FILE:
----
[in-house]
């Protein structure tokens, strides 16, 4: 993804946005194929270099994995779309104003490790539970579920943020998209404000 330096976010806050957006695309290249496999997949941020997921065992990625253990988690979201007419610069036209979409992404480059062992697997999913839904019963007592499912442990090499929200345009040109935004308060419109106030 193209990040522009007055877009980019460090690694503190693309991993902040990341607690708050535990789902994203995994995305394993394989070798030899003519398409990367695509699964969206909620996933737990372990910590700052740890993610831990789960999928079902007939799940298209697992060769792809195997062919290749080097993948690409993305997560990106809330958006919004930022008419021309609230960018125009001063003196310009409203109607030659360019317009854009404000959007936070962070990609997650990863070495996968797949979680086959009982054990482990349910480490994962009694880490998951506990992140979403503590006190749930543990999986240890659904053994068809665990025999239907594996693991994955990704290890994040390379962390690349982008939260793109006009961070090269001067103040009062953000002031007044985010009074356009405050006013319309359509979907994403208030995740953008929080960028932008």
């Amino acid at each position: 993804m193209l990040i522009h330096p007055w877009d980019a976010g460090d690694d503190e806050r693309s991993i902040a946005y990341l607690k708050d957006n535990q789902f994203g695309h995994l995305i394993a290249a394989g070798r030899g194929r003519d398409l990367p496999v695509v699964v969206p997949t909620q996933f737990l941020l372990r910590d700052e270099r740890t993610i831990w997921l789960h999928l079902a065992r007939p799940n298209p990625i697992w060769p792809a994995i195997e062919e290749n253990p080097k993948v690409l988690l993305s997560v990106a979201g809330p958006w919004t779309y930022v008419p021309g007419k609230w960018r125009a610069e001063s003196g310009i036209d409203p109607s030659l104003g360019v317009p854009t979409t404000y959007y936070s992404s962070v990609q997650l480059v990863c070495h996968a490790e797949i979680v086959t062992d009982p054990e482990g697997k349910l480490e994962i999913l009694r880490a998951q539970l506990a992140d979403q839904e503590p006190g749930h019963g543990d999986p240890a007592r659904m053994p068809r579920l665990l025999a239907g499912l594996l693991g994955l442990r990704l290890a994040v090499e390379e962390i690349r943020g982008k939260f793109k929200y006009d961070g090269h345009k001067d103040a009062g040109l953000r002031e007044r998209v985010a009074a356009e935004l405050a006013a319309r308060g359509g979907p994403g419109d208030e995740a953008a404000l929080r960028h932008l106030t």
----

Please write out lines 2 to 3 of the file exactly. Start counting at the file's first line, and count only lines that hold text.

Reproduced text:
């Protein structure tokens, strides 16, 4: 993804946005194929270099994995779309104003490790539970579920943020998209404000 330096976010806050957006695309290249496999997949941020997921065992990625253990988690979201007419610069036209979409992404480059062992697997999913839904019963007592499912442990090499929200345009040109935004308060419109106030 193209990040522009007055877009980019460090690694503190693309991993902040990341607690708050535990789902994203995994995305394993394989070798030899003519398409990367695509699964969206909620996933737990372990910590700052740890993610831990789960999928079902007939799940298209697992060769792809195997062919290749080097993948690409993305997560990106809330958006919004930022008419021309609230960018125009001063003196310009409203109607030659360019317009854009404000959007936070962070990609997650990863070495996968797949979680086959009982054990482990349910480490994962009694880490998951506990992140979403503590006190749930543990999986240890659904053994068809665990025999239907594996693991994955990704290890994040390379962390690349982008939260793109006009961070090269001067103040009062953000002031007044985010009074356009405050006013319309359509979907994403208030995740953008929080960028932008």
């Amino acid at each position: 993804m193209l990040i522009h330096p007055w877009d980019a976010g460090d690694d503190e806050r693309s991993i902040a946005y990341l607690k708050d957006n535990q789902f994203g695309h995994l995305i394993a290249a394989g070798r030899g194929r003519d398409l990367p496999v695509v699964v969206p997949t909620q996933f737990l941020l372990r910590d700052e270099r740890t993610i831990w997921l789960h999928l079902a065992r007939p799940n298209p990625i697992w060769p792809a994995i195997e062919e290749n253990p080097k993948v690409l988690l993305s997560v990106a979201g809330p958006w919004t779309y930022v008419p021309g007419k609230w960018r125009a610069e001063s003196g310009i036209d409203p109607s030659l104003g360019v317009p854009t979409t404000y959007y936070s992404s962070v990609q997650l480059v990863c070495h996968a490790e797949i979680v086959t062992d009982p054990e482990g697997k349910l480490e994962i999913l009694r880490a998951q539970l506990a992140d979403q839904e503590p006190g749930h019963g543990d999986p240890a007592r659904m053994p068809r579920l665990l025999a239907g499912l594996l693991g994955l442990r990704l290890a994040v090499e390379e962390i690349r943020g982008k939260f793109k929200y006009d961070g090269h345009k001067d103040a009062g040109l953000r002031e007044r998209v985010a009074a356009e935004l405050a006013a319309r308060g359509g979907p994403g419109d208030e995740a953008a404000l929080r960028h932008l106030t």